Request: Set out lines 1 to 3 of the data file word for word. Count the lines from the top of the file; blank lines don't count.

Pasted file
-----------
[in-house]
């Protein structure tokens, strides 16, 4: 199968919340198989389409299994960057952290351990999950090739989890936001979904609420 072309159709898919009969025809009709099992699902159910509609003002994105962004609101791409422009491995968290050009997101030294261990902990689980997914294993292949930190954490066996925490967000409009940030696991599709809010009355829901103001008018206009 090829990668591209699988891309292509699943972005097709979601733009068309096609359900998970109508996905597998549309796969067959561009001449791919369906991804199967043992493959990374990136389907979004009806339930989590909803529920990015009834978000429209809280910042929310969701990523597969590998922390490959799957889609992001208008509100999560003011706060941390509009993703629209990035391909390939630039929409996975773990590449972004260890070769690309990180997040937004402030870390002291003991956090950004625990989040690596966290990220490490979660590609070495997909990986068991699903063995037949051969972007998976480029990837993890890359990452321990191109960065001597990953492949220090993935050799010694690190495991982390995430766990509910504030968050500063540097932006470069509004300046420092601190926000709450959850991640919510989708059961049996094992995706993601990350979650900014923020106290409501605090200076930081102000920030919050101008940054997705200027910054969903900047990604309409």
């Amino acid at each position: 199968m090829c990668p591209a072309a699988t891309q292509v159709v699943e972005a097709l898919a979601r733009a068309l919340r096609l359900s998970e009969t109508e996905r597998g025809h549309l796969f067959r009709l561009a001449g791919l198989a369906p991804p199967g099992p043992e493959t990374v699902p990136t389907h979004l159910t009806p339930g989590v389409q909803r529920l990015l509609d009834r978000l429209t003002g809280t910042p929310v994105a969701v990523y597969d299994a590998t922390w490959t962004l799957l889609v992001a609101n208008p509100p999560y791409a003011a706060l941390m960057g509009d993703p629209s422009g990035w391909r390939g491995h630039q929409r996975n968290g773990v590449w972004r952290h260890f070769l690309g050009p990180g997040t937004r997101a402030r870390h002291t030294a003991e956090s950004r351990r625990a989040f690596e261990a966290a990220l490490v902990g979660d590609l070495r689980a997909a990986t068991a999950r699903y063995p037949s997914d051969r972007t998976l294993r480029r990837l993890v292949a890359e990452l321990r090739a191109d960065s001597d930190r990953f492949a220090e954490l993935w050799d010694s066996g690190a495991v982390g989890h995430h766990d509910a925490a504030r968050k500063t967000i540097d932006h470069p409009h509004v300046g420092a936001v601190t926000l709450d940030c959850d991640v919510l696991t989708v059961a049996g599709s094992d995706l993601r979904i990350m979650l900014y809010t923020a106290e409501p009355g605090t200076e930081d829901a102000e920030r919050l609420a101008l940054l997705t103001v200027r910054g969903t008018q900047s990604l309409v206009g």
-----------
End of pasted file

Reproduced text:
[in-house]
């Protein structure tokens, strides 16, 4: 199968919340198989389409299994960057952290351990999950090739989890936001979904609420 072309159709898919009969025809009709099992699902159910509609003002994105962004609101791409422009491995968290050009997101030294261990902990689980997914294993292949930190954490066996925490967000409009940030696991599709809010009355829901103001008018206009 090829990668591209699988891309292509699943972005097709979601733009068309096609359900998970109508996905597998549309796969067959561009001449791919369906991804199967043992493959990374990136389907979004009806339930989590909803529920990015009834978000429209809280910042929310969701990523597969590998922390490959799957889609992001208008509100999560003011706060941390509009993703629209990035391909390939630039929409996975773990590449972004260890070769690309990180997040937004402030870390002291003991956090950004625990989040690596966290990220490490979660590609070495997909990986068991699903063995037949051969972007998976480029990837993890890359990452321990191109960065001597990953492949220090993935050799010694690190495991982390995430766990509910504030968050500063540097932006470069509004300046420092601190926000709450959850991640919510989708059961049996094992995706993601990350979650900014923020106290409501605090200076930081102000920030919050101008940054997705200027910054969903900047990604309409």
């Amino acid at each position: 199968m090829c990668p591209a072309a699988t891309q292509v159709v699943e972005a097709l898919a979601r733009a068309l919340r096609l359900s998970e009969t109508e996905r597998g025809h549309l796969f067959r009709l561009a001449g791919l198989a369906p991804p199967g099992p043992e493959t990374v699902p990136t389907h979004l159910t009806p339930g989590v389409q909803r529920l990015l509609d009834r978000l429209t003002g809280t910042p929310v994105a969701v990523y597969d299994a590998t922390w490959t962004l799957l889609v992001a609101n208008p509100p999560y791409a003011a706060l941390m960057g509009d993703p629209s422009g990035w391909r390939g491995h630039q929409r996975n968290g773990v590449w972004r952290h260890f070769l690309g050009p990180g997040t937004r997101a402030r870390h002291t030294a003991e956090s950004r351990r625990a989040f690596e261990a966290a990220l490490v902990g979660d590609l070495r689980a997909a990986t068991a999950r699903y063995p037949s997914d051969r972007t998976l294993r480029r990837l993890v292949a890359e990452l321990r090739a191109d960065s001597d930190r990953f492949a220090e954490l993935w050799d010694s066996g690190a495991v982390g989890h995430h766990d509910a925490a504030r968050k500063t967000i540097d932006h470069p409009h509004v300046g420092a936001v601190t926000l709450d940030c959850d991640v919510l696991t989708v059961a049996g599709s094992d995706l993601r979904i990350m979650l900014y809010t923020a106290e409501p009355g605090t200076e930081d829901a102000e920030r919050l609420a101008l940054l997705t103001v200027r910054g969903t008018q900047s990604l309409v206009g």